August 30 – Thurgood Marshall is confirmed as the first African American Justice of the United States Supreme Court.

October 2 – Thurgood Marshall is sworn in as the first black justice of the U.S. Supreme Court.

§U.S. Politics

January 10 – Segregationist Lester Maddox is sworn in as Governor of Georgia.

March 31 – U.S. President Lyndon Johnson signs the Consular Treaty.

June 23 – Cold War: U.S. President Lyndon B. Johnson meets with Soviet Premier Aleksei Kosygin in Glassboro, New Jersey, for the 3-day Glassboro Summit Conference. Johnson travels to Los Angeles for a dinner at the Century Plaza Hotel where earlier in the day thousands of war protesters clashed with L.A. police.

October 12 – Vietnam War: U.S. Secretary of State Dean Rusk states during a news conference that proposals by the U.S. Congress for peace initiatives are futile, because of North Vietnam's opposition.

November 2 – Vietnam War: U.S. President Lyndon B. Johnson holds a secret meeting with a group of the nation's most prestigious leaders ("the Wise Men") and asks them to suggest ways to unite the American people behind the war effort. They conclude that the American people should be given more optimistic reports on the progress of the war.

November 7 – Carl B. Stokes is elected mayor of Cleveland, Ohio, becoming the first African American mayor of a major United States city.

November 29 – Vietnam War: U.S. Secretary of Defense Robert McNamara announces his resignation, to become president of the World Bank. This action is due to U.S. President Lyndon B. Johnson's outright rejection of McNamara's early November recommendations to freeze troop levels, stop bombing North Vietnam and hand over ground fighting to South Vietnam.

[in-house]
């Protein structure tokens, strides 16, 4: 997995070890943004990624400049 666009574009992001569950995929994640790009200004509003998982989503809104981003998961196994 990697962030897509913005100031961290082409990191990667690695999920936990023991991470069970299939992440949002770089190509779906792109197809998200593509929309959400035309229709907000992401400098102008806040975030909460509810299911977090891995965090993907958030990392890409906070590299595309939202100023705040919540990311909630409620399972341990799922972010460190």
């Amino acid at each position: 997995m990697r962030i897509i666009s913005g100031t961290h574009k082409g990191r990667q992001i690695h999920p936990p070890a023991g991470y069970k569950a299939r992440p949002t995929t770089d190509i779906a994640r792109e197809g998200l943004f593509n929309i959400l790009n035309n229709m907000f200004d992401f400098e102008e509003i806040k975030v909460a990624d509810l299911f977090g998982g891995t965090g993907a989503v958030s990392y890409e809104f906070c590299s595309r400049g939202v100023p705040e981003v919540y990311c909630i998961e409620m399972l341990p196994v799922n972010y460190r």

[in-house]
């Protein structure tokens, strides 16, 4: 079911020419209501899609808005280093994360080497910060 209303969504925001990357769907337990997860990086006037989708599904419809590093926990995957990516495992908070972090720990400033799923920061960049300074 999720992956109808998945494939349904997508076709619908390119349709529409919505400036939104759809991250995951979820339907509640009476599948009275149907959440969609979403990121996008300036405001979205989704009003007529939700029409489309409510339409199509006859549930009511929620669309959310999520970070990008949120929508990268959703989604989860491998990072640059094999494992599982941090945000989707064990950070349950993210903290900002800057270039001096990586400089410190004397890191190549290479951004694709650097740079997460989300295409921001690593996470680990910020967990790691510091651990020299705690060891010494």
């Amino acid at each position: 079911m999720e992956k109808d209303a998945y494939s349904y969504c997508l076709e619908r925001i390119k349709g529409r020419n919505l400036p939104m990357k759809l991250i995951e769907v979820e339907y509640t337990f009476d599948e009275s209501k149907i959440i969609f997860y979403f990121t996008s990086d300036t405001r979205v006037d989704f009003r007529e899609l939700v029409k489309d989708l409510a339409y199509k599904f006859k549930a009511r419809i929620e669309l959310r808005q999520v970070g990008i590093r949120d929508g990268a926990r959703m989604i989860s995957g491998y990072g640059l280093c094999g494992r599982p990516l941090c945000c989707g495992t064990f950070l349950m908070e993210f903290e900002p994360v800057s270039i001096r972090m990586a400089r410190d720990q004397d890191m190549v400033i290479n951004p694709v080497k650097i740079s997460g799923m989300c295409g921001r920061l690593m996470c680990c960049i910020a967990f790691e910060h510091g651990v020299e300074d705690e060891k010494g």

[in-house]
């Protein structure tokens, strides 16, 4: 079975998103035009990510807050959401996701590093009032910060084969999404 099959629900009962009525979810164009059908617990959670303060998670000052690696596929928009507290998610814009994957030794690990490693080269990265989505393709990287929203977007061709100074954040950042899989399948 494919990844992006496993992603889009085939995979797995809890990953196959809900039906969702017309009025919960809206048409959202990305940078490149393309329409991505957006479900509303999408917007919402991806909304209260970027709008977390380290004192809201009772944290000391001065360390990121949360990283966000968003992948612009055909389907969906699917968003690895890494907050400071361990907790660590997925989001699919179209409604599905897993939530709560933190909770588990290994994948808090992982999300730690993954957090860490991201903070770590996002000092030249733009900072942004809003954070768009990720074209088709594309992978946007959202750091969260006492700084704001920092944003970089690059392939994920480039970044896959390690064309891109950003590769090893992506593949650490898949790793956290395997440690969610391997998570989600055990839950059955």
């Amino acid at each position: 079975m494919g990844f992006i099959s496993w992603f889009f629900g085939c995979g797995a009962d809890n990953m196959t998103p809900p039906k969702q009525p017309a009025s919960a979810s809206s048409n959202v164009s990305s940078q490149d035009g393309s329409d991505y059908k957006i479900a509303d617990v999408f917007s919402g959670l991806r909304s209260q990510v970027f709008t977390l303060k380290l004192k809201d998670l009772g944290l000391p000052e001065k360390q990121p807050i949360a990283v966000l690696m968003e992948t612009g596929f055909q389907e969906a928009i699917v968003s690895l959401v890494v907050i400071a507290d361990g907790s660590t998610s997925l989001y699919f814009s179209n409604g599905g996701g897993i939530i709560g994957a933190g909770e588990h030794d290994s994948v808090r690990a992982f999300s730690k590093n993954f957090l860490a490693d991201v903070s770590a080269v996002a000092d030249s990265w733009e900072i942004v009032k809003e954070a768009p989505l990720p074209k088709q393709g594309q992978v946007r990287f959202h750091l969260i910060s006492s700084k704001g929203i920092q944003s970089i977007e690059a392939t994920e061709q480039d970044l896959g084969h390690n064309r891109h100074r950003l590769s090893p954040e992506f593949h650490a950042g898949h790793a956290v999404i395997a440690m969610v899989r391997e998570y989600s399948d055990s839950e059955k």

§U.S. Religion

Jerry Falwell created a racially segregated "Christian" school in order to avoid public school desegregation. As a result, Falwell was denounced by other local religious leaders.


§Soviet Union

February 4 – The Soviet Union protests the demonstrations before its embassy in Peking.

February 15 – The Soviet Union announces that it has sent troops near the Chinese border.

February 24 – Moscow forbids its satellite states to form diplomatic relations with West Germany.

February 26 – A Soviet nuclear test is conducted at the Semipalatinsk Test Site, Eastern Kazakhstan.

April 24 – Soyuz 1: Vladimir Komarov becomes the first Soviet cosmonaut to die, when the parachute of his space capsule fails during re-entry.

May 19 – Yuri Andropov becomes KGB chief.

June 10 – The Soviet Union severs diplomatic relations with Israel.

§South America


Che Guevara's guerrilla force, numbering about 50 and operating as the ELN (Ejército de Liberación Nacional de Bolivia; "National Liberation Army of Bolivia"), was well equipped and scored a number of early successes against Bolivian army regulars in the difficult terrain of the mountainous Camiri region. As a result of Guevara’s units' winning several skirmishes against Bolivian troops in the spring and summer of 1967, the Bolivian government began to overestimate the true size of the guerrilla force. But in September the Army managed to eliminate two guerrilla groups in a violent battle, reportedly killing one of the leaders.

October 7 - An informant apprised the Bolivian Special Forces of the location of Guevara's guerrilla encampment in the Yuro ravine.